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New York Before The War – Jesse Malin

September 3, 2015

Jesse Malin

One Little Indian

The title provokes the question: what war? Could it be the war between Malin’s authentic art-fueled New York City neighborhood and the corporate plans and squeaky-clean frat boys? “I lived here all my life” he reminds us on the second track.  Malin confronts all he and his beloved city have become in this 13 song sensation of raw power and heartbreak honed ballads. It’s Malin’s own testament to the war zone of living life as a true artist.

The album opens surprisingly on the softer side with “The Dreamers”, a Tom Waits-esque piano serenade that lulls you to the place you were when you first heard “After the Gold rush”. There is a confidence about his vocal performance, and you can almost see the smile on his face as he delivers own brand home truths, at the same time knowing he’s proved it all night, a thousand times over.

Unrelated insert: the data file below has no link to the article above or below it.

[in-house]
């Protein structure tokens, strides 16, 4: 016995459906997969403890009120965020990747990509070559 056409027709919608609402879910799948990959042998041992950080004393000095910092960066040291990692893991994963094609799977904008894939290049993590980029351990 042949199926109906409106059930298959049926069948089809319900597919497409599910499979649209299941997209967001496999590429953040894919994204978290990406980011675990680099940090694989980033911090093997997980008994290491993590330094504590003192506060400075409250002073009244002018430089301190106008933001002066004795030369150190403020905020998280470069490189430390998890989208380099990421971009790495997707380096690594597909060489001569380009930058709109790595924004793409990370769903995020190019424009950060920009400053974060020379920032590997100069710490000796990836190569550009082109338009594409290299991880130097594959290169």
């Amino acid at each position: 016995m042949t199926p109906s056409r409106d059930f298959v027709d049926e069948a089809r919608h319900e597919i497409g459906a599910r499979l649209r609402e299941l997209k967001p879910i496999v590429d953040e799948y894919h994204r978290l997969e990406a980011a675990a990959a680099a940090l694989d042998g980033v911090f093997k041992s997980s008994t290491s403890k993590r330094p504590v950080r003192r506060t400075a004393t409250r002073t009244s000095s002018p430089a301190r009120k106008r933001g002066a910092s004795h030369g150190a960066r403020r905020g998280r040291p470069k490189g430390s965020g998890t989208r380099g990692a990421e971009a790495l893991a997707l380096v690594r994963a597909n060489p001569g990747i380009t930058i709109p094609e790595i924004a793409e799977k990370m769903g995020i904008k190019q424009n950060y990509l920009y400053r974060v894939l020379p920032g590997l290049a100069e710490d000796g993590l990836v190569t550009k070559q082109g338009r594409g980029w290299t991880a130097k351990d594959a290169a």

The standout “Addicted” starts with a thumping Simenon style bass line. “They tried steal his paintings, they were counting up the days before he died” refers to the artist Arturo Vega, a friend of Malin’s who died of aids in 2013.  “Boots of Immigration” encompasses the glorious power chords of a Pixies/Clash anthem set against a sonic version of Scorsese’s Mean Streets.

Malin is a street walking cheetah with a handful of PMA ( Positive Mental Attitude, Malin’s mantra). They say you can be truly anonymous within the enormity of NYC but in New York Before The War Malin wants to draw us up close and personal. He reminds us about what made us want to catch that reckless subway train, and why we never want the ride to end.


Brijitte West

From → Music

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